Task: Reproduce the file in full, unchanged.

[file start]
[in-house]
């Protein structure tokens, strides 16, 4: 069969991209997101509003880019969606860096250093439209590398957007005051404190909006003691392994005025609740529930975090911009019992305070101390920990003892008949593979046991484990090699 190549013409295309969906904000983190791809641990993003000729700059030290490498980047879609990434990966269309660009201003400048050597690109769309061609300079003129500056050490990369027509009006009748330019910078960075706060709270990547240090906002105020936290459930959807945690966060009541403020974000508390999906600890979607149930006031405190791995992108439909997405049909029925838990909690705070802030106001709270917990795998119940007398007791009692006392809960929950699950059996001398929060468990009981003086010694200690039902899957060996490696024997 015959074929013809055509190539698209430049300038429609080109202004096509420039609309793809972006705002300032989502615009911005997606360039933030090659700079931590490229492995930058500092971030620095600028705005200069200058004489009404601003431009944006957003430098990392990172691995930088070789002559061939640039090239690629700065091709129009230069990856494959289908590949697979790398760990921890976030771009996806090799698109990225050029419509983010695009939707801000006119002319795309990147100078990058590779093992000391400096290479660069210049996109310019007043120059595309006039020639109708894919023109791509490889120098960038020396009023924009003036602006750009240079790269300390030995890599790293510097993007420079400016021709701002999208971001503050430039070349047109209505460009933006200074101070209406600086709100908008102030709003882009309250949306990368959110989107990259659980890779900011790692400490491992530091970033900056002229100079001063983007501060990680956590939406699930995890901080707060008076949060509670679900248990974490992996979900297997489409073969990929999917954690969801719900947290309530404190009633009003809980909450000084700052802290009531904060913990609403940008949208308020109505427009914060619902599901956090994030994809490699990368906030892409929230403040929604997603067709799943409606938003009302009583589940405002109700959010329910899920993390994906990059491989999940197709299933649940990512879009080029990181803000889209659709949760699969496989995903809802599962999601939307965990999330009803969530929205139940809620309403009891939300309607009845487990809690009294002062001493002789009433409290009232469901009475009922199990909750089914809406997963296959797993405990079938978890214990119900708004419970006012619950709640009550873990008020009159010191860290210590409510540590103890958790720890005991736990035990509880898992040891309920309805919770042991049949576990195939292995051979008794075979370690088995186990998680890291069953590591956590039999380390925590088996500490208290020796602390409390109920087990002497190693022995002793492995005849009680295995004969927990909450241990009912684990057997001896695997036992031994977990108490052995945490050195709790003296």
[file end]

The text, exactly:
[in-house]
């Protein structure tokens, strides 16, 4: 069969991209997101509003880019969606860096250093439209590398957007005051404190909006003691392994005025609740529930975090911009019992305070101390920990003892008949593979046991484990090699 190549013409295309969906904000983190791809641990993003000729700059030290490498980047879609990434990966269309660009201003400048050597690109769309061609300079003129500056050490990369027509009006009748330019910078960075706060709270990547240090906002105020936290459930959807945690966060009541403020974000508390999906600890979607149930006031405190791995992108439909997405049909029925838990909690705070802030106001709270917990795998119940007398007791009692006392809960929950699950059996001398929060468990009981003086010694200690039902899957060996490696024997 015959074929013809055509190539698209430049300038429609080109202004096509420039609309793809972006705002300032989502615009911005997606360039933030090659700079931590490229492995930058500092971030620095600028705005200069200058004489009404601003431009944006957003430098990392990172691995930088070789002559061939640039090239690629700065091709129009230069990856494959289908590949697979790398760990921890976030771009996806090799698109990225050029419509983010695009939707801000006119002319795309990147100078990058590779093992000391400096290479660069210049996109310019007043120059595309006039020639109708894919023109791509490889120098960038020396009023924009003036602006750009240079790269300390030995890599790293510097993007420079400016021709701002999208971001503050430039070349047109209505460009933006200074101070209406600086709100908008102030709003882009309250949306990368959110989107990259659980890779900011790692400490491992530091970033900056002229100079001063983007501060990680956590939406699930995890901080707060008076949060509670679900248990974490992996979900297997489409073969990929999917954690969801719900947290309530404190009633009003809980909450000084700052802290009531904060913990609403940008949208308020109505427009914060619902599901956090994030994809490699990368906030892409929230403040929604997603067709799943409606938003009302009583589940405002109700959010329910899920993390994906990059491989999940197709299933649940990512879009080029990181803000889209659709949760699969496989995903809802599962999601939307965990999330009803969530929205139940809620309403009891939300309607009845487990809690009294002062001493002789009433409290009232469901009475009922199990909750089914809406997963296959797993405990079938978890214990119900708004419970006012619950709640009550873990008020009159010191860290210590409510540590103890958790720890005991736990035990509880898992040891309920309805919770042991049949576990195939292995051979008794075979370690088995186990998680890291069953590591956590039999380390925590088996500490208290020796602390409390109920087990002497190693022995002793492995005849009680295995004969927990909450241990009912684990057997001896695997036992031994977990108490052995945490050195709790003296």